Humans have been smoking for thousands of years. We all know about nicotine, addiction and habits now but there’s much more to it than that. We’ve explored why we smoke, through the lens of science and history.
Hey, I’ve got a deal for you: I’ll give you a product that delivers a buzz. In return, all I ask is that you pay copious amounts of money over your lifetime, which, by the way, is now probably going to be 10 years shorter due to your new habit.
Seems like a hard sell, doesn’t it? Yet currently nearly a billion humans have signed up for this deal by getting hooked on cigarettes and other tobacco products. That’s roughly one in seven people who smoke every day, according to The Lancet.
But why do people start smoking and what prevents them from quitting?
A smoker might say it just feels good. But there’s actually a lot of science to unpack about the physical and cultural factors that have made it such a widespread habit.
The tobacco leaf contains nicotine, which keeps smokers and e-cig users coming back for more.
Tobacco is part of the nightshade family of plants, or solanaceae, which also includes tomatoes, potatoes and aubergines.
Its leaves are high in nicotine, an addictive alkaloid that gets smokers hooked.
Inhaling tobacco leaves fast-tracks nicotine into the bloodstream through the lungs. It reaches the brain in seconds.
There’s actually a lot of science to unpack
Nicotine enters the brain dressed up so convincingly as acetylcholine that receptors are fooled into binding with it. It passes on a very specific message - release dopamine. Specifically, nicotine activates the mesolimbic pathway, which connects the middle of the brain to the forebrain, and is a key part of the reward center that stimulates pleasant feelings.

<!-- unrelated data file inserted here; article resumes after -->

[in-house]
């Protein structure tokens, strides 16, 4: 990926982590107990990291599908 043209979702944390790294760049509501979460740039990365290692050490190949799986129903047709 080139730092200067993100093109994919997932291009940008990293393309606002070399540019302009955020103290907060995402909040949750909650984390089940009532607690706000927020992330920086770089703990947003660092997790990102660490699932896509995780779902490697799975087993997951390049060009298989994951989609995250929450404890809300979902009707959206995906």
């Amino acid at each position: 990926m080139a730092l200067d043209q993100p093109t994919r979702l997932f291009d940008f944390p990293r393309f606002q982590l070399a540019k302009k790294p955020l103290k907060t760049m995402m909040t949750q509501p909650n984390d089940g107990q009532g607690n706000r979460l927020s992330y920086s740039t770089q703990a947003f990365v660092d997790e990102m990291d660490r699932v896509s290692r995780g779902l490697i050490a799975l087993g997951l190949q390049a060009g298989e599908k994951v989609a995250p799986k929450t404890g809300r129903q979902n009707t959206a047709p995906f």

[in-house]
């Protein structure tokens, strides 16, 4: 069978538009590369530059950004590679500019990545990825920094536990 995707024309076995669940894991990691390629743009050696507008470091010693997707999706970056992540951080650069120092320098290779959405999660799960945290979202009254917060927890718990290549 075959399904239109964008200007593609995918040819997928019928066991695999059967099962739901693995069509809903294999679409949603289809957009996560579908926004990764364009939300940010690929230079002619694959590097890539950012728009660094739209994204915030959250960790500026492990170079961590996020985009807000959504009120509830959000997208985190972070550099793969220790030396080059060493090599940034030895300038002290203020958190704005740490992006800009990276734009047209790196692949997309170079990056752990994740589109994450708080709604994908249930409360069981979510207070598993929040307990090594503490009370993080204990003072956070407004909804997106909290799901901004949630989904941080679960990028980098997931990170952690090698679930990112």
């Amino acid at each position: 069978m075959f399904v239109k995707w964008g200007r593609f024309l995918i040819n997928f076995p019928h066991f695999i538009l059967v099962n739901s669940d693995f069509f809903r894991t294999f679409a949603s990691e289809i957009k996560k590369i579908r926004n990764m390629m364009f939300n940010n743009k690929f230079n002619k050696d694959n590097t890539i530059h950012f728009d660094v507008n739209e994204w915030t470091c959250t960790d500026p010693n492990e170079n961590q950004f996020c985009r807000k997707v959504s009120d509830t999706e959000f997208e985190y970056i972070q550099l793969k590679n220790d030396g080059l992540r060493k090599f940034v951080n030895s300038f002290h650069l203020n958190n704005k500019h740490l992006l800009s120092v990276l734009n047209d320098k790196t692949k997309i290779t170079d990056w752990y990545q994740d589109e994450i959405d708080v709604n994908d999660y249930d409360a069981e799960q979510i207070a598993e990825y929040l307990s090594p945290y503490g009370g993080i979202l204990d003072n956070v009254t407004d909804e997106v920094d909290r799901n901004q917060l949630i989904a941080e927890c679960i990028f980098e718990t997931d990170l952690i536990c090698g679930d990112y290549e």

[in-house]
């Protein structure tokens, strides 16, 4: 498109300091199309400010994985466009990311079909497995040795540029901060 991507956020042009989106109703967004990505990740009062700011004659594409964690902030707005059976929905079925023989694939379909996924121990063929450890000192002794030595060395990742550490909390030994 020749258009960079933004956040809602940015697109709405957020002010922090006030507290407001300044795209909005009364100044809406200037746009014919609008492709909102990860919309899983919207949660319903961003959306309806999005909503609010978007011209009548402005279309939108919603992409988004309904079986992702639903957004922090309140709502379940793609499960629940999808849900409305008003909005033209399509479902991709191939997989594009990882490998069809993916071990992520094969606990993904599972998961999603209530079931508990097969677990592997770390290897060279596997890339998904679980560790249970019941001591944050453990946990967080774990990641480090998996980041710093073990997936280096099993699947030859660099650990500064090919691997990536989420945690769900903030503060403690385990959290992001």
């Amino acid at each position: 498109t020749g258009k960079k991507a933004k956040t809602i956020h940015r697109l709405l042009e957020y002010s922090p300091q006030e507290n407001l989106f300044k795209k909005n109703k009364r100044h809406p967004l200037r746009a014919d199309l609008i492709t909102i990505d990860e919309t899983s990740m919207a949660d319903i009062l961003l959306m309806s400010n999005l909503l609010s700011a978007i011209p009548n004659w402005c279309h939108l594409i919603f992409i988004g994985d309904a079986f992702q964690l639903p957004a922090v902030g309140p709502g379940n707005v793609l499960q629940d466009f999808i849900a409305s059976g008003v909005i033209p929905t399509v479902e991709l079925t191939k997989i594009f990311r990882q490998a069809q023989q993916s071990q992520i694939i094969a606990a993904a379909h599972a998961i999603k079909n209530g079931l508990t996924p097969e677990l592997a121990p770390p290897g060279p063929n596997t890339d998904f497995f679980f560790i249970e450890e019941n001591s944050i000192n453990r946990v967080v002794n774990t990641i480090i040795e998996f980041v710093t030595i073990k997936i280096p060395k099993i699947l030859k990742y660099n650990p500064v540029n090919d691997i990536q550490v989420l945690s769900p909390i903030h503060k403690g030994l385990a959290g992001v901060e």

Within moments of lighting up, smokers feel the satisfying fix caused by dopamine flooding through their neural hardware. The problem is that nicotine’s espionage tricks the brain into thinking that it must’ve released too much acetylcholine. In response, it reduces the amount of the real neurotransmitter and starts sprouting more nicotine-specialized receptors.
This is the key process that gets (and keeps) smokers hooked.
Nicotine rewires the brain to crave more of it. That’s why tobacco products are so addictive - and so tough to quit.
In the absence of acetylcholine, the brain demands that something connect with leftover receptors to maintain normal function. People who quit smoking experience withdrawal because the nervous system hates leaving all those ports hanging wide open.
Fortunately, the brain eventually takes the hint that it should produce more acetylcholine to compensate for the lack of nicotine. Meanwhile, nicotine-hungry receptors wither over time from lack of stimulation, which causes cravings to diminish after longer periods of abstention.
That’s all well and good for explaining how smokers get addicted to cigarettes. But why take that first drag? Why give nicotine any opportunity to start building its neural monopoly?
The answer to that question has nothing to do with nightshades or neurotransmitters. It is entirely cultural.
Indigenous peoples of the Americas were the first humans to discover and cultivate tobacco. European colonisers made the tobacco industry a global commercial phenomenon.
Humans have been smoking tobacco for thousands of years, and for all kinds of reasons. Evidence of tobacco cultivation in the Andes Mountains dates back to at least 3,000 BCE, and use of the plant spread to North America more than 1,500 years before Christopher Columbus arrived in the Caribbean in 1492.
Indigenous peoples used tobacco as a pesticide, a recreational drug, a ritual item, and a medicinal herb. It was smoked, sniffed, chewed, applied to skin, and even used as an enema.